Wuthering Heights is a novel whose main character is said to have a double significance. He is said to be both the dispossessed and the dispossessor, victim of class hatred and arch – exploiter, he simultaneously occupies the roles of working class outsider and brutal capitalist. Heathcliff has all these characteristics because of his experiences. He is a character moulded by his past.
Bronte centres the novel on Heathcliff’s story. One of the first things Lockwood, the narrator, mentions is how he beholds Heathcliff’s “black eyes withdraw so suspiciously under their brows”. Straight away the audience pick up on his mysteriousness as the gothic protagonist. The past is hidden deep inside the darkness of his eyes and is reflected in his physical appearance.
Wuthering Heights by Emily Bronte was published in 1847 and received many contradictory judgements. One main judgement that criticized the novel was how multiple characters can have a change in characterization depending on the reader. Many of the novel's characters, such as Heathcliff, possess positive values, but readers tend to focus on their negative qualities which allows these characters to change. Growing up poor and homeless, Heathcliff’s character changes many times throughout the novel as he grows older and possess negative qualities towards other characters. Later residing as an old, lonely master, Heathcliff’s change in character at the end of Wuthering Heights signifies that he has gone mad and leads to intentions that Heathcliff has not committed suicide, but lost all will after all he has been through.
Heathcliff was the primary character that drove the plot of Wuthering Heights. The novel began and ended with him and his vindictive actions are most important to the progression of the story. He was unique from the other characters in the way that he looked, with “black eyes [withdrawn] so suspiciously under their brows...[and] dirty, ragged, black hair” (Bronte 3, 37). Mr. Earnshaw had generously brought this gipsy boy when he returned from a trip, picking him up from the miserable factory towns occupied by the lower classes in 1840. Earnshaw’s family did not receive this boy well, so Heathcliff was often characterized as a demon, epitomizing the equivocal attitude of the upper class, who at times felt charitable to and at times afraid of the lower class.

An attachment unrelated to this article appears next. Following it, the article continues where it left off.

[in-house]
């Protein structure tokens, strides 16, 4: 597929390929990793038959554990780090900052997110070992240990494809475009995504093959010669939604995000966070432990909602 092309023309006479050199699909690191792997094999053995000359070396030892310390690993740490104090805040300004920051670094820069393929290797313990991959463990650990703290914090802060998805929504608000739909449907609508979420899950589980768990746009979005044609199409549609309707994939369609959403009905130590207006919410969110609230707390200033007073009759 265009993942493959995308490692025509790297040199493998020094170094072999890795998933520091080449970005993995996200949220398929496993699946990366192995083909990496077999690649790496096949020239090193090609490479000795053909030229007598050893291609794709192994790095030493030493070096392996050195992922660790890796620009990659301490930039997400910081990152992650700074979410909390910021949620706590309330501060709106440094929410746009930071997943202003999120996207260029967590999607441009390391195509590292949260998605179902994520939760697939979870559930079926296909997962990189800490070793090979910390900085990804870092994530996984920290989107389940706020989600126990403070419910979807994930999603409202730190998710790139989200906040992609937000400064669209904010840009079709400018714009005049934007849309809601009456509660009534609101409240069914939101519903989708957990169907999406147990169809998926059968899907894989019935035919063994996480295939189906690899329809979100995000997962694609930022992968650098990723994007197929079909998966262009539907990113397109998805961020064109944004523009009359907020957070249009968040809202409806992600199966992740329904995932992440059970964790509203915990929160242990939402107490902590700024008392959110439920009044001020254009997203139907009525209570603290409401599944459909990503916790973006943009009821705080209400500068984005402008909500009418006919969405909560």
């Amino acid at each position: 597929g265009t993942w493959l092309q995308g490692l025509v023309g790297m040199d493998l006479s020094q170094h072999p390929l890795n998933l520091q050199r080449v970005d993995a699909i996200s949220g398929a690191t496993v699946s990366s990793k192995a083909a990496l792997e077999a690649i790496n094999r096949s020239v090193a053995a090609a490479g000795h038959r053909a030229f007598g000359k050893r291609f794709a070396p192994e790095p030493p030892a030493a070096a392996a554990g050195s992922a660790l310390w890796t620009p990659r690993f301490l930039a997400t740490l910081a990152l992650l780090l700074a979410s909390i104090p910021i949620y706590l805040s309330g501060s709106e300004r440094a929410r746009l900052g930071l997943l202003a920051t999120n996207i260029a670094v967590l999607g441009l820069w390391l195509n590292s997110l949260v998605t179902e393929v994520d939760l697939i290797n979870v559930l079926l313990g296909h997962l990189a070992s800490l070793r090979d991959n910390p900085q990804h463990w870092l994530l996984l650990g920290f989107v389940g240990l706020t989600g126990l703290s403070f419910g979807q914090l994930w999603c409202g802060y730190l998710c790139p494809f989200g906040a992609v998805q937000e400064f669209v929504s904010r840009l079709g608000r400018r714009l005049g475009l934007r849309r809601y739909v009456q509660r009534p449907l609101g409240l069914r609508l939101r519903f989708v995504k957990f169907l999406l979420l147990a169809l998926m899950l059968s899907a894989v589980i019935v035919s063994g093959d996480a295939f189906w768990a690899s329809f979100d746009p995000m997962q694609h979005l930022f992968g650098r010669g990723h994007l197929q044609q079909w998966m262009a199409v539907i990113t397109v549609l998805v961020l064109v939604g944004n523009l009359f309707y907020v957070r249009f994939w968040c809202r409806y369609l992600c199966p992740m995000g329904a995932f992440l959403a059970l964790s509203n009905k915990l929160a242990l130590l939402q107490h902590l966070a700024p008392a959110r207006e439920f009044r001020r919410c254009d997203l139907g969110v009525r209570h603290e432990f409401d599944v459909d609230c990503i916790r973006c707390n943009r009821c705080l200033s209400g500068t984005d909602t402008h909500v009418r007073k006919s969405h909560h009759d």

This later Heathcliff is characterized by a coldness, by an incapacity to love and ultimately by consuming passion for revenge against those who have abused him. Just as he begins life, he ends life as an unloved, lonely outsider.
When one starts reading Wuthering heights I’m sure they think to themselves that the book will be just another romantic novel. They wait for Heathcliff to come around the whole story, and for him and Catherine to end up together, but it doesn’t happen. This causes Heathcliff to get progressively, more and more alienated by the people around him. He only wants what he can’t have and this is why he is referred to as a Byronic Hero. It is my intention to prove Heathcliff as a Byronic Hero by classifying him under the six attributes of the archetype.
Through the actions Heathcliff pursues throughout the entirety of the novel, it is furtively easy to only see him as a malicious brute. In retrospect, the further along one continues throughout the novel, the more it feels as if Bronte is encouraging readers to hate the protagonist; this, however, is not the case. This is evident from the commencement of the novel, through the author’s vivid depictions of the ways in which Heathcliff was brought upon society, starting from his introduction to the Earnshaws. “They entirely refused to have it (Heathcliff) in bed with them, or even in their room; and I had no more sense, so I put it on the landing of the stairs, hoping it might he gone on the morrow------This was Heathcliff's first introduction to the family” (Bronte 59).
The presentation of childhood is a theme that runs through two generations with the novel beginning to reveal the childhood of Catherine and Hindley Earnshaw, and with the arrival of the young Liverpudlian orphan, Heathcliff. In chapter four, Brontë presents Heathcliff’s bulling and abuse at the hands of Hindley as he grows increasingly jealous of Heathcliff for Mr. Earnshaw, his father, has favoured Heathcliff over his own son, “my arm, which is black to the shoulder” the pejorative modifier ‘black’ portrays dark and gothic associations but also shows the extent of the abuse that Heathcliff as a child suffered from his adopted brother. It is this abuse in childhood that shapes Heathcliff’s attitudes towards Hindley and his sadistic